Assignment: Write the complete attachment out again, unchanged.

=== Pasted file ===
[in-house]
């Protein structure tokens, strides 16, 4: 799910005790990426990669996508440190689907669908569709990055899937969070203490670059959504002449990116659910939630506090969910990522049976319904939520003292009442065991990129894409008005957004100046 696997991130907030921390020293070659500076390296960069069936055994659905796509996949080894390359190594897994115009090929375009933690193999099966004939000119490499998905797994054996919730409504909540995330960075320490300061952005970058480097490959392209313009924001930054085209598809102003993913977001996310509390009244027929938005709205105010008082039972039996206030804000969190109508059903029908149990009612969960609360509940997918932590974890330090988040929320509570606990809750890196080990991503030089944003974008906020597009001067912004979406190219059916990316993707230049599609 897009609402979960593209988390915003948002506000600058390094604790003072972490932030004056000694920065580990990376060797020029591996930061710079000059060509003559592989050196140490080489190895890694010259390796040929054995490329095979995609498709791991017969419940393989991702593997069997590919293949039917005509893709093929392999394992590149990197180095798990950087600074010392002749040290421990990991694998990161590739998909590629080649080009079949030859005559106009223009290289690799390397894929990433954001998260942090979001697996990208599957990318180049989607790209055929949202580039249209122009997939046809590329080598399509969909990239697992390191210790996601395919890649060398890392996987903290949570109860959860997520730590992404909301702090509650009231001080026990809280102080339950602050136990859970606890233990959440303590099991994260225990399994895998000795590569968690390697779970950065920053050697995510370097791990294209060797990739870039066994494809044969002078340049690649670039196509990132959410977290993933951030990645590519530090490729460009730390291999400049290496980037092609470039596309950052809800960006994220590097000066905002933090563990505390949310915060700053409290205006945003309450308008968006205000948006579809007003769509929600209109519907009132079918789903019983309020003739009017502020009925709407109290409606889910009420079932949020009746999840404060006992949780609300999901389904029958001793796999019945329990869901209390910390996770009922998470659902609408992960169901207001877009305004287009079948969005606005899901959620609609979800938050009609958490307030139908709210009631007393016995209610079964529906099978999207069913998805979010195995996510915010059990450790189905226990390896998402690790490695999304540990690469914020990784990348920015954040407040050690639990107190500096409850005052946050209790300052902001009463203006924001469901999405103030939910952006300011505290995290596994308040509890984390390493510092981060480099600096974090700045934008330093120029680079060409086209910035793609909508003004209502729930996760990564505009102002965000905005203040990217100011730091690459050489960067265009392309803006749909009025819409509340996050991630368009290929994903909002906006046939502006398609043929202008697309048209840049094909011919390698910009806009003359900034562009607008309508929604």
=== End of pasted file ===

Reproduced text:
[in-house]
């Protein structure tokens, strides 16, 4: 799910005790990426990669996508440190689907669908569709990055899937969070203490670059959504002449990116659910939630506090969910990522049976319904939520003292009442065991990129894409008005957004100046 696997991130907030921390020293070659500076390296960069069936055994659905796509996949080894390359190594897994115009090929375009933690193999099966004939000119490499998905797994054996919730409504909540995330960075320490300061952005970058480097490959392209313009924001930054085209598809102003993913977001996310509390009244027929938005709205105010008082039972039996206030804000969190109508059903029908149990009612969960609360509940997918932590974890330090988040929320509570606990809750890196080990991503030089944003974008906020597009001067912004979406190219059916990316993707230049599609 897009609402979960593209988390915003948002506000600058390094604790003072972490932030004056000694920065580990990376060797020029591996930061710079000059060509003559592989050196140490080489190895890694010259390796040929054995490329095979995609498709791991017969419940393989991702593997069997590919293949039917005509893709093929392999394992590149990197180095798990950087600074010392002749040290421990990991694998990161590739998909590629080649080009079949030859005559106009223009290289690799390397894929990433954001998260942090979001697996990208599957990318180049989607790209055929949202580039249209122009997939046809590329080598399509969909990239697992390191210790996601395919890649060398890392996987903290949570109860959860997520730590992404909301702090509650009231001080026990809280102080339950602050136990859970606890233990959440303590099991994260225990399994895998000795590569968690390697779970950065920053050697995510370097791990294209060797990739870039066994494809044969002078340049690649670039196509990132959410977290993933951030990645590519530090490729460009730390291999400049290496980037092609470039596309950052809800960006994220590097000066905002933090563990505390949310915060700053409290205006945003309450308008968006205000948006579809007003769509929600209109519907009132079918789903019983309020003739009017502020009925709407109290409606889910009420079932949020009746999840404060006992949780609300999901389904029958001793796999019945329990869901209390910390996770009922998470659902609408992960169901207001877009305004287009079948969005606005899901959620609609979800938050009609958490307030139908709210009631007393016995209610079964529906099978999207069913998805979010195995996510915010059990450790189905226990390896998402690790490695999304540990690469914020990784990348920015954040407040050690639990107190500096409850005052946050209790300052902001009463203006924001469901999405103030939910952006300011505290995290596994308040509890984390390493510092981060480099600096974090700045934008330093120029680079060409086209910035793609909508003004209502729930996760990564505009102002965000905005203040990217100011730091690459050489960067265009392309803006749909009025819409509340996050991630368009290929994903909002906006046939502006398609043929202008697309048209840049094909011919390698910009806009003359900034562009607008309508929604």